The other day (perhaps a month ago, when Nina was about six months old) when we met for our lunch catch-up, I noticed a few babies were able to hold their milk bottles on their own (or almost, with a little bit of help from their mums once in a while). Yet Nina was – and still is – nowhere near holding her bottle, and she showed absolutely no interest in knowing that she can AND she’s supposed to do so one day. She treated the bottle more as a toy than a drinking utensil. She smashed it against the table instead of sending it towards her mouth.
Then I realized that those babies who held bottles on their own were the babies who are used to bottle feeding from very early on (not long after birth). Yet Nina at that point had been surviving on breastmilk entirely. So bottle – and holding bottle – is a very new idea.
For the bottle feeding babies, day after day, four to six times a day, they get to spend about 30 minutes each time with the bottle. Inevitably they become familiar with the idea. Then perhaps both the parent and the baby decided, consciously or unconsciously, that letting the baby hold the bottle make everyone’s life a bit easier. Then day after day, four to six times a day, the babies get some practice. And little by little, they manage to hold the bottle.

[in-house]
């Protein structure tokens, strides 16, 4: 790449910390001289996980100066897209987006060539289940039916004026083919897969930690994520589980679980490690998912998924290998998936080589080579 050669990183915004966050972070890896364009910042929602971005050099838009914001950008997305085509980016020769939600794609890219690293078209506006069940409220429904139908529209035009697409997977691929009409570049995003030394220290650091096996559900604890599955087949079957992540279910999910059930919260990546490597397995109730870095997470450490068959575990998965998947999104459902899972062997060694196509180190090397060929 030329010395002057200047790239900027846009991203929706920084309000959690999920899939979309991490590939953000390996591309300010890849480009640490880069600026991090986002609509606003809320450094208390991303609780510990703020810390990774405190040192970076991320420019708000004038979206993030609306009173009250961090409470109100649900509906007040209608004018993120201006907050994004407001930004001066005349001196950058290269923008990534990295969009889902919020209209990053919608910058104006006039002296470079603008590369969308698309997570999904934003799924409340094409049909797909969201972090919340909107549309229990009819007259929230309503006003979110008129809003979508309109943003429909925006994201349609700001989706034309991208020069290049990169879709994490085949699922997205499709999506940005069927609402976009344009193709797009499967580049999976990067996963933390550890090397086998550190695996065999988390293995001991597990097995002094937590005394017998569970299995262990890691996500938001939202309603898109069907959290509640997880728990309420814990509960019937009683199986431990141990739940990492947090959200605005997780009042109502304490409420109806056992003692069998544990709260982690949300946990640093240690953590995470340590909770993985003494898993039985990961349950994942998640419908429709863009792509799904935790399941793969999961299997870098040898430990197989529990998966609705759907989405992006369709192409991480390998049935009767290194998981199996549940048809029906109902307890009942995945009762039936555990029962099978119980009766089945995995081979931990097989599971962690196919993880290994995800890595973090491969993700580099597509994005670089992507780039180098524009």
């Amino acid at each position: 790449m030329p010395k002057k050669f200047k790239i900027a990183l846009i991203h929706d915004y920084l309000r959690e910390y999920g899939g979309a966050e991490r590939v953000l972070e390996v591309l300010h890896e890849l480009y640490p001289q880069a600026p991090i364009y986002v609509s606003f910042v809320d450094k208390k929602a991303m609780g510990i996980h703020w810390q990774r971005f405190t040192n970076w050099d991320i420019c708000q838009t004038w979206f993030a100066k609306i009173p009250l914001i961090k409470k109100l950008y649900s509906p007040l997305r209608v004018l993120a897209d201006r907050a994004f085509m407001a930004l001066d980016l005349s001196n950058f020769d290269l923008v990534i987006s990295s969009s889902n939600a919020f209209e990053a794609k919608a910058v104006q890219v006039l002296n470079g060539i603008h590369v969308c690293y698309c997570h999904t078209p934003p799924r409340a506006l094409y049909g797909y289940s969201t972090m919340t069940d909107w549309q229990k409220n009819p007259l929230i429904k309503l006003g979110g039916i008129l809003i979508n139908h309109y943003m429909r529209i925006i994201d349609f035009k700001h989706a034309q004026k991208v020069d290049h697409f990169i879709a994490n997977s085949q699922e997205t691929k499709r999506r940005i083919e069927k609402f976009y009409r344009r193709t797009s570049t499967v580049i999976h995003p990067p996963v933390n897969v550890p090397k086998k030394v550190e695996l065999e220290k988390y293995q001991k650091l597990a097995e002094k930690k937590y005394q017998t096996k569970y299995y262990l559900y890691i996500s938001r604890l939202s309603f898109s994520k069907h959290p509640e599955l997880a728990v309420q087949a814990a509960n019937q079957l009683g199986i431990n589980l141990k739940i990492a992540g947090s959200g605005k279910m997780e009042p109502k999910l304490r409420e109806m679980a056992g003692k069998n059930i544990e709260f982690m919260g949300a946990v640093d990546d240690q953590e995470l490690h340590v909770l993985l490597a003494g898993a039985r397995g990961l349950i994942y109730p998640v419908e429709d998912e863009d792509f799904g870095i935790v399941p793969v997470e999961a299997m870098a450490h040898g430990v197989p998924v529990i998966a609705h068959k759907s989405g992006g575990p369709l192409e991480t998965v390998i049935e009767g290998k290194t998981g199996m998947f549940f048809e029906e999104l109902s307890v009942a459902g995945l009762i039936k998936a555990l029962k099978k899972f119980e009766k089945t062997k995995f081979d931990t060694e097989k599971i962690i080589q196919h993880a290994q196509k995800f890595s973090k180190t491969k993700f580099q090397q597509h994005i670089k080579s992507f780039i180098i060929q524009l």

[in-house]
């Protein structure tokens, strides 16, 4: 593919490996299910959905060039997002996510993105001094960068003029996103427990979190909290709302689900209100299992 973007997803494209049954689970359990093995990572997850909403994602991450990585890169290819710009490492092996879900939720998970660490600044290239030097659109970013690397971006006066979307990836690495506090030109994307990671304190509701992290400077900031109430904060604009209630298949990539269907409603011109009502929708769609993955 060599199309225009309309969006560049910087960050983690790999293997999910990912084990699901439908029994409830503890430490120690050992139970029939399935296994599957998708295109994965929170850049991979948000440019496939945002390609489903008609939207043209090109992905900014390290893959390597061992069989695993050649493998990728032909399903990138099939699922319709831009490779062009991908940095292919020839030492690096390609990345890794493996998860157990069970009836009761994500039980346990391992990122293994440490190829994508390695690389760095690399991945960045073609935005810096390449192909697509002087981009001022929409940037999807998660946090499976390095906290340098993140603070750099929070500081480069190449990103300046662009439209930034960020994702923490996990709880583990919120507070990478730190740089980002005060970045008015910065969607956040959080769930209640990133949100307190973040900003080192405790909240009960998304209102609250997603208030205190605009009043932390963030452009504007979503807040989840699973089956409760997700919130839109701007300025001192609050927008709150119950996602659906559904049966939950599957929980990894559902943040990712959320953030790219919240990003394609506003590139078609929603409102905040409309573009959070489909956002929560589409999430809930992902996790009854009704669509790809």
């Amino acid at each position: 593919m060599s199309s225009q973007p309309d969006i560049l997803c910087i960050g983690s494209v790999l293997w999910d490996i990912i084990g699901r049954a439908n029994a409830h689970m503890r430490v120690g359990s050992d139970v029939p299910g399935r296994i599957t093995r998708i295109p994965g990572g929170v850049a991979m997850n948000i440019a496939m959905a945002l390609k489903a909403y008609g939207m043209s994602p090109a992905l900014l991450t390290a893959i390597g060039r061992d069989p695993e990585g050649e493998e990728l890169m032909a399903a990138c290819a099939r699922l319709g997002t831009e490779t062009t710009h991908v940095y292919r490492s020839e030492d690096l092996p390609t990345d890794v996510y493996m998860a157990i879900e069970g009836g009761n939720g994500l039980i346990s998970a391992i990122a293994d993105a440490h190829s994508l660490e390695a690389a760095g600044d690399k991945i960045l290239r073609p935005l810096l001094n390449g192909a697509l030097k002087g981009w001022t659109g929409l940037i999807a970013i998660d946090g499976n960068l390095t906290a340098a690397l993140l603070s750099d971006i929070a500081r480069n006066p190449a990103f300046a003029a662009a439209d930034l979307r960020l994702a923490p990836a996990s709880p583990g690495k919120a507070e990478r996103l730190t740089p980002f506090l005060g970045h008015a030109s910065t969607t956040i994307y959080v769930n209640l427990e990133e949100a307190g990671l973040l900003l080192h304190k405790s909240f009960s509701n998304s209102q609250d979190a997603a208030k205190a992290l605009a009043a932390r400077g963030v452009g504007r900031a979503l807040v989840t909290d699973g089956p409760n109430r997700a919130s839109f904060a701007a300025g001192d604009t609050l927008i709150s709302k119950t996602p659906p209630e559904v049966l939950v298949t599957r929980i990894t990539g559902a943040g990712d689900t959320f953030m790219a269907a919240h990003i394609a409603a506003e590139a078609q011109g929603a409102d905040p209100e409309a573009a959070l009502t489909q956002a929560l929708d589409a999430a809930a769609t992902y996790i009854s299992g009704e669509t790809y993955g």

A perfect example for ‘practice makes perfect.’.
It’s not a surprising concept that experience foster who we are, what we can capable (or incapable of), but it’s still quite amazing to see how this concept demonstrates itself in babies who have only been in this world for such a short period of time. Even 6 months of experience makes a difference.